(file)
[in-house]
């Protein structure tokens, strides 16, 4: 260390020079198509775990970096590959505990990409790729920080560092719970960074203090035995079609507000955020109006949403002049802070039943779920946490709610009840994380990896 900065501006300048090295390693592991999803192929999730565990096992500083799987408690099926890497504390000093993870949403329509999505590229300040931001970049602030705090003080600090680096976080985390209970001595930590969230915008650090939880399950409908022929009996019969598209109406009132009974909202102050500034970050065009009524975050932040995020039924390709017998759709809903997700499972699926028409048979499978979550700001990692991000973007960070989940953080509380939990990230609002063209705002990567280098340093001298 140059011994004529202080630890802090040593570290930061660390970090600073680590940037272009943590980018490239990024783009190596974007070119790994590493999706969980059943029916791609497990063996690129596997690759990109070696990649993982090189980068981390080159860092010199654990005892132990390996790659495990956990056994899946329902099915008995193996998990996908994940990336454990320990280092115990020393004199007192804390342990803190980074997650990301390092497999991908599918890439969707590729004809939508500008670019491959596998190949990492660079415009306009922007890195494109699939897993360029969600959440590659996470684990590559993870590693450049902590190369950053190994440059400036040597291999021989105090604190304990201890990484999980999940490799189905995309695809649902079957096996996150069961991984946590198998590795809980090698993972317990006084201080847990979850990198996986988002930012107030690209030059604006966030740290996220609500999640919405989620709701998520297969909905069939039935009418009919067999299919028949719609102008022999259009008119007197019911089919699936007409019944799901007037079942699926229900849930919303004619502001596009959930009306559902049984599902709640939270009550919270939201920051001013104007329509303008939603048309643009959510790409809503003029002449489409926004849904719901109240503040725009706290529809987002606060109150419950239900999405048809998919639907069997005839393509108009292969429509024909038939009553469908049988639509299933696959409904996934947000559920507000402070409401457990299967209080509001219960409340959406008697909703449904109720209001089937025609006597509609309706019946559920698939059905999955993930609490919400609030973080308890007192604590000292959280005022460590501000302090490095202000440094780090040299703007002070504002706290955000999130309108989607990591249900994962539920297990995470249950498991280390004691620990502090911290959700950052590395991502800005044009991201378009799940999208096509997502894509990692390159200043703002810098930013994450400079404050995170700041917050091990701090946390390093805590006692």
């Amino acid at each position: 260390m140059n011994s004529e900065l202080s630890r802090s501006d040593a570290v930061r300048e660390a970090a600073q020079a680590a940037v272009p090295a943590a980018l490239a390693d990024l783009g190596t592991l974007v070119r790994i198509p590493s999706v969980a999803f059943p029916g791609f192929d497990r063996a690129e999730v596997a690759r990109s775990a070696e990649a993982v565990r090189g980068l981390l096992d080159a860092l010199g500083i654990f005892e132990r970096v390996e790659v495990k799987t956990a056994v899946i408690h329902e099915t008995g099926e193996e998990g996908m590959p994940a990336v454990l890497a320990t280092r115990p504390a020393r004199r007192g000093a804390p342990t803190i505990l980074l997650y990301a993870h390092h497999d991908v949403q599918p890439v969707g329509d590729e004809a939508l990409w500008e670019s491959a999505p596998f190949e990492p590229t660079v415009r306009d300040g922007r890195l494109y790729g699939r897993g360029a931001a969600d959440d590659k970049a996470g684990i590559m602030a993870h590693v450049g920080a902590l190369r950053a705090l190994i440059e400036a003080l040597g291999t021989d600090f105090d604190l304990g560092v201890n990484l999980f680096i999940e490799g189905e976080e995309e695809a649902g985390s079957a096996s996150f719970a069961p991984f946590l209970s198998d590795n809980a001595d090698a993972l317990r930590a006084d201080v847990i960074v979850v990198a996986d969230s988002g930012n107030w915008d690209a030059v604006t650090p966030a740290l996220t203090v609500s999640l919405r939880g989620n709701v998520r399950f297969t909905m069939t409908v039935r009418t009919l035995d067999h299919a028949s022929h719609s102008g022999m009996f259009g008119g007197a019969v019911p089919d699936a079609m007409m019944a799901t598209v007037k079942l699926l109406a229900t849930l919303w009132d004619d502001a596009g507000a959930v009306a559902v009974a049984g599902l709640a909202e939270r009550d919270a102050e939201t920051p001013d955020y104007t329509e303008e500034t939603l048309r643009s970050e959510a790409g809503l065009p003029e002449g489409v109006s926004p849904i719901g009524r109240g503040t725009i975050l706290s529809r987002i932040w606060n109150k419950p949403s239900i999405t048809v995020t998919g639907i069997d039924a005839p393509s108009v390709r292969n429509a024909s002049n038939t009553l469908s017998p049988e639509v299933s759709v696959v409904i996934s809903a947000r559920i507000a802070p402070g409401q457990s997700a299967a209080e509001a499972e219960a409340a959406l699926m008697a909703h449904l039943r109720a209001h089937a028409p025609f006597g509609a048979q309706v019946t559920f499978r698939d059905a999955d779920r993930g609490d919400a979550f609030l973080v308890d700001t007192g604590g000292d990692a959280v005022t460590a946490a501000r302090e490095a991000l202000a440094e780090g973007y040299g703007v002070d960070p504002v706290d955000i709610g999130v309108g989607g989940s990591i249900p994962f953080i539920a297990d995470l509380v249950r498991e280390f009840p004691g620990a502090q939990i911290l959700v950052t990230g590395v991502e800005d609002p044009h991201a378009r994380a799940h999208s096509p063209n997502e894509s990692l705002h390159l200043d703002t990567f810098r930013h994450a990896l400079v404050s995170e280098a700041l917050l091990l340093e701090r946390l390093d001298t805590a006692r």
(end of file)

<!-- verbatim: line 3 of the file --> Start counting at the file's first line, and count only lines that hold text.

């Amino acid at each position: 260390m140059n011994s004529e900065l202080s630890r802090s501006d040593a570290v930061r300048e660390a970090a600073q020079a680590a940037v272009p090295a943590a980018l490239a390693d990024l783009g190596t592991l974007v070119r790994i198509p590493s999706v969980a999803f059943p029916g791609f192929d497990r063996a690129e999730v596997a690759r990109s775990a070696e990649a993982v565990r090189g980068l981390l096992d080159a860092l010199g500083i654990f005892e132990r970096v390996e790659v495990k799987t956990a056994v899946i408690h329902e099915t008995g099926e193996e998990g996908m590959p994940a990336v454990l890497a320990t280092r115990p504390a020393r004199r007192g000093a804390p342990t803190i505990l980074l997650y990301a993870h390092h497999d991908v949403q599918p890439v969707g329509d590729e004809a939508l990409w500008e670019s491959a999505p596998f190949e990492p590229t660079v415009r306009d300040g922007r890195l494109y790729g699939r897993g360029a931001a969600d959440d590659k970049a996470g684990i590559m602030a993870h590693v450049g920080a902590l190369r950053a705090l190994i440059e400036a003080l040597g291999t021989d600090f105090d604190l304990g560092v201890n990484l999980f680096i999940e490799g189905e976080e995309e695809a649902g985390s079957a096996s996150f719970a069961p991984f946590l209970s198998d590795n809980a001595d090698a993972l317990r930590a006084d201080v847990i960074v979850v990198a996986d969230s988002g930012n107030w915008d690209a030059v604006t650090p966030a740290l996220t203090v609500s999640l919405r939880g989620n709701v998520r399950f297969t909905m069939t409908v039935r009418t009919l035995d067999h299919a028949s022929h719609s102008g022999m009996f259009g008119g007197a019969v019911p089919d699936a079609m007409m019944a799901t598209v007037k079942l699926l109406a229900t849930l919303w009132d004619d502001a596009g507000a959930v009306a559902v009974a049984g599902l709640a909202e939270r009550d919270a102050e939201t920051p001013d955020y104007t329509e303008e500034t939603l048309r643009s970050e959510a790409g809503l065009p003029e002449g489409v109006s926004p849904i719901g009524r109240g503040t725009i975050l706290s529809r987002i932040w606060n109150k419950p949403s239900i999405t048809v995020t998919g639907i069997d039924a005839p393509s108009v390709r292969n429509a024909s002049n038939t009553l469908s017998p049988e639509v299933s759709v696959v409904i996934s809903a947000r559920i507000a802070p402070g409401q457990s997700a299967a209080e509001a499972e219960a409340a959406l699926m008697a909703h449904l039943r109720a209001h089937a028409p025609f006597g509609a048979q309706v019946t559920f499978r698939d059905a999955d779920r993930g609490d919400a979550f609030l973080v308890d700001t007192g604590g000292d990692a959280v005022t460590a946490a501000r302090e490095a991000l202000a440094e780090g973007y040299g703007v002070d960070p504002v706290d955000i709610g999130v309108g989607g989940s990591i249900p994962f953080i539920a297990d995470l509380v249950r498991e280390f009840p004691g620990a502090q939990i911290l959700v950052t990230g590395v991502e800005d609002p044009h991201a378009r994380a799940h999208s096509p063209n997502e894509s990692l705002h390159l200043d703002t990567f810098r930013h994450a990896l400079v404050s995170e280098a700041l917050l091990l340093e701090r946390l390093d001298t805590a006692r």